t might for a while. But have we seen the bottom? Probably not, there will come some retesting pretty sure, although this offers a little bit of a trading opportunity
We think there are a couple of reasons for the rally, and why it may last for a little longer:
- As we argued a couple of times, oil seems to have peaked, for now
- The markets were really oversold, we were due for a correction
- Earnings might provide another anchor.
First oil, we argued a while ago that it would top soon. The logic behind that was straightforward:
- High oil prices zap purchasing power out of the world economy, thereby worsening it, which reduces demand
- High oil prices will change behaviour, reducing demand and increasing supply. We noticed signs of that happening.
For instance, Toyota has downwardly adjusted it’s sales projections for this year from selling 9.85 to 9.5M cars, an effect of both developments just mentioned. And Toyota is in a far better shape than many other car manufacturers, especially those coming out of Detroit.
Today, oil prices are in further retreat, and technical analyst now say it has topped:
- WTI crude prices may have made or be close to making their highs, a technical report by PVM oil associates said Wednesday
- The top international oil broker said it sees huge resistance at the $146.45 level for WTI, and $147.73 level for Brent. “Recent flirtations with [these levels] have created a large area of range resistance, resulting in failures,” the report said.
It took some by surprise though:
- Tuesday’s downside move surprised many in the market. Rob Laughlin, a senior broker at MF global said he had not seen prices move so aggressively in such a short space of time outside war conditions.
- “I think we saw banks, funds and trade selling-all enter the market, which should be confirmed by a reduction in open interest,” he said.
Now, we think the following:
- Oil prices (bar some supply disruption or political tension) will have peaked for the medium term (until the world economy starts recovering again)
- Shares will trade higher for the short-term, but we don’t think we’ve seen the lows, we will at least retest these
Oil is one, albeit important, ingredient, but there are others:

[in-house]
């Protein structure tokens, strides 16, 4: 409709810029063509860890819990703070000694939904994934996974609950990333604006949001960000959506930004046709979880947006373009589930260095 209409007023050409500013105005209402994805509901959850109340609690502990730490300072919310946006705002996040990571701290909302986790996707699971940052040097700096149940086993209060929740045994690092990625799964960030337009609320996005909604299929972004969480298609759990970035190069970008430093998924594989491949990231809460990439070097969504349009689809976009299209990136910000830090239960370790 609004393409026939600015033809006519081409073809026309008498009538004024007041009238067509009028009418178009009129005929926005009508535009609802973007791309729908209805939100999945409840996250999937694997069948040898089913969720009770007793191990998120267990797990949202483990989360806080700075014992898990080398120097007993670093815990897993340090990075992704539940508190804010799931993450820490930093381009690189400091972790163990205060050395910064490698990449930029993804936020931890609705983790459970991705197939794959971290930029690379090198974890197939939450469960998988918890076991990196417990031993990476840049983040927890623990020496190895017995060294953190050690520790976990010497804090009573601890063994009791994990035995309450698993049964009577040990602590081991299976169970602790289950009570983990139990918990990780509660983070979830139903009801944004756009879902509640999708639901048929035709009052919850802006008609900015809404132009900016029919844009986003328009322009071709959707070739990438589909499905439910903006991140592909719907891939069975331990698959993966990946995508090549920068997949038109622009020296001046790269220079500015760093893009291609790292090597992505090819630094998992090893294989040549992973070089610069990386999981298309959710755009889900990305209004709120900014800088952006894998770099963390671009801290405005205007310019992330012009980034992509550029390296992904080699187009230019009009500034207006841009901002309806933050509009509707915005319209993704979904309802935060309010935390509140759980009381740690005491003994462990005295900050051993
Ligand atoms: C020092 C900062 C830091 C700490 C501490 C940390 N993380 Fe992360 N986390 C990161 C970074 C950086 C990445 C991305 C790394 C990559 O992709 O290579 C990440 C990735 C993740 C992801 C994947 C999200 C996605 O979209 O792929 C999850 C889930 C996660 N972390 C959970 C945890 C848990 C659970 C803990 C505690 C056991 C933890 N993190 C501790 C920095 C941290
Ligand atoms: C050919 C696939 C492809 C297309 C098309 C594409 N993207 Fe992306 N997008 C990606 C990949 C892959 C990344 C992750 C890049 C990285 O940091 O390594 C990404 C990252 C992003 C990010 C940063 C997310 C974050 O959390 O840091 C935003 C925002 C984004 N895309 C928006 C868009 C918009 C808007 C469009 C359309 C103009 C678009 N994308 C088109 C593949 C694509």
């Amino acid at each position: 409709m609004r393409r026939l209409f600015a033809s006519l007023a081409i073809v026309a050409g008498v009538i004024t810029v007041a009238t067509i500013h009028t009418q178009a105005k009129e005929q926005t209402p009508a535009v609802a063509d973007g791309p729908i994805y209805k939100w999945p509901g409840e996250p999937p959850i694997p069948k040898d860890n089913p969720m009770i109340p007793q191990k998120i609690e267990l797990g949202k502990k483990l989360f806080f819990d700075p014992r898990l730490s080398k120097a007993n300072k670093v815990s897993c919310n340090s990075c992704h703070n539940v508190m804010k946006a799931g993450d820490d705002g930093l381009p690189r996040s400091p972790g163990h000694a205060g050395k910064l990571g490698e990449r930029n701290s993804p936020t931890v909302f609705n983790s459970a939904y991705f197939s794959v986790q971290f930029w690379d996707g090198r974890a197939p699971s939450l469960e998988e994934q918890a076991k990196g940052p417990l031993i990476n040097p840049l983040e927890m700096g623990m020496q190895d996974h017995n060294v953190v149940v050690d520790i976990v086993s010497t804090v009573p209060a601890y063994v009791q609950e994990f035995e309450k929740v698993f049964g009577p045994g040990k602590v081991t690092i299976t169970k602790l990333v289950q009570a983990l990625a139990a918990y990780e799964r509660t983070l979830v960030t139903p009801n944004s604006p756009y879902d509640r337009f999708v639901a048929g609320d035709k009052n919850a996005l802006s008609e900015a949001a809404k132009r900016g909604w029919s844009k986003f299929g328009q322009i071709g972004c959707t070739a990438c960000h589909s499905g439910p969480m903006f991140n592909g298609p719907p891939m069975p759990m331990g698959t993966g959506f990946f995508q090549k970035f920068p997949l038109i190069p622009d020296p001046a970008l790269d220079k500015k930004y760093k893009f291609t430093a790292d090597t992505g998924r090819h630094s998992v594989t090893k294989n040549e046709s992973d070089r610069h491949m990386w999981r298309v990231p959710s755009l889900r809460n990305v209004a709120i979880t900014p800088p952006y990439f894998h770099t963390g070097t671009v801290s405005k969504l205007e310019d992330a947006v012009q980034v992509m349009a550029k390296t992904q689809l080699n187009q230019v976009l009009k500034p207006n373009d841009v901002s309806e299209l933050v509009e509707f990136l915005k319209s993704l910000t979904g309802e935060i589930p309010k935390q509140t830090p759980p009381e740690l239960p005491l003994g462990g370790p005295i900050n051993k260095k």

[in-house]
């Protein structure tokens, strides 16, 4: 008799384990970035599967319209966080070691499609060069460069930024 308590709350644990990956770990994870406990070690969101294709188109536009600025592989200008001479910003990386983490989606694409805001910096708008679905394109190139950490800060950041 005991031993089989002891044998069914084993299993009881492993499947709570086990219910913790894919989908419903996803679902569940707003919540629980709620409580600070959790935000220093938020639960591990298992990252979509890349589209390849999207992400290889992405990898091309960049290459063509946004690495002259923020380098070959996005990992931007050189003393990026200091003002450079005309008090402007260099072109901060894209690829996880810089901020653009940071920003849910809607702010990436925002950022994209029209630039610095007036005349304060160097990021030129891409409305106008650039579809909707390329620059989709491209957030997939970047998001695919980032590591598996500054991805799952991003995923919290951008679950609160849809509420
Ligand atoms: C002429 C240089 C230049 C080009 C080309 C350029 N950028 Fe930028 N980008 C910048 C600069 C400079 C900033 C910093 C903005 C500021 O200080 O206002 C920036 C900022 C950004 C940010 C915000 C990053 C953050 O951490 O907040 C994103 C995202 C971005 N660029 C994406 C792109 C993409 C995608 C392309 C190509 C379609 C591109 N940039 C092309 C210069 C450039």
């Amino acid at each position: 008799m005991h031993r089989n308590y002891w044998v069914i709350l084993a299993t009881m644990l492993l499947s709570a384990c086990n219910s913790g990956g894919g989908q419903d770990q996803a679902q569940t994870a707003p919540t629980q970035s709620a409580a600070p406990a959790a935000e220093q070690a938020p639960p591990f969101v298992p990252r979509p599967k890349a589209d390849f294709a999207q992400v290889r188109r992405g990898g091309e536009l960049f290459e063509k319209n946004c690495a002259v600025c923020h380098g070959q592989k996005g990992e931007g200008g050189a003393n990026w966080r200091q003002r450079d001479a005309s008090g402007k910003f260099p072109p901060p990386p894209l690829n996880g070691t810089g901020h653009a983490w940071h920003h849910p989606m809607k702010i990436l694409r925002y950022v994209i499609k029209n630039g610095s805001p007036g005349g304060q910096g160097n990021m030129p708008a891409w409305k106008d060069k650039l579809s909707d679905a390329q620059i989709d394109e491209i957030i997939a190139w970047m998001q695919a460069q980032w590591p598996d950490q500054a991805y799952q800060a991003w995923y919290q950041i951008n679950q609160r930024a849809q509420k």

- We still think the US (but there are significant problems elsewhere; the UK, Spain, Ireland, to name a few) housing market is key. No signs yet that we’ve seen a bottom here
- The health of the financial institutions are intimately tied up with the housing sector, another big lurch downwards in housing will certainly bring more strain to financial institutions, and we might very well get a reply of the Bear Sterns (March) or Fannies (July) saga in one form or another
- It is really extraordinary, we see articles with interviews with ordinary people, not knowing which bank to put their savings in, we see bank runs. This really is serious stuff
- What’s more, although the banking sector has declined as a method for corporate America to get financed (markets have gained at the banks’ expense), risk-averse, even paralyzed banks mean credit is hard to get, which is bad for the economy.
And consumer confidence is at an all-time low. Consumer prices are rising at their fastest pace in 28 years:
- The big rise in prices cut deeply into consumers’ earning power with average weekly wages, after adjusting for inflation, falling by 0.9 percent. It was the biggest monthly decline since a 1.1 percent drop in weekly wages in September 2005.
Now, one saving grace is that most of that rise is energy related, another is that the reduction in spending power comes just at the time the tax rebates have arrived.
But the circumstances are still so dire that to predict a bottom in shares is not wise, in our view. Having said that, the present bounce has offered something of a trading opportunity. With the Dow up 160, we would perhaps have to wait until tomorrow if you’re not in already though.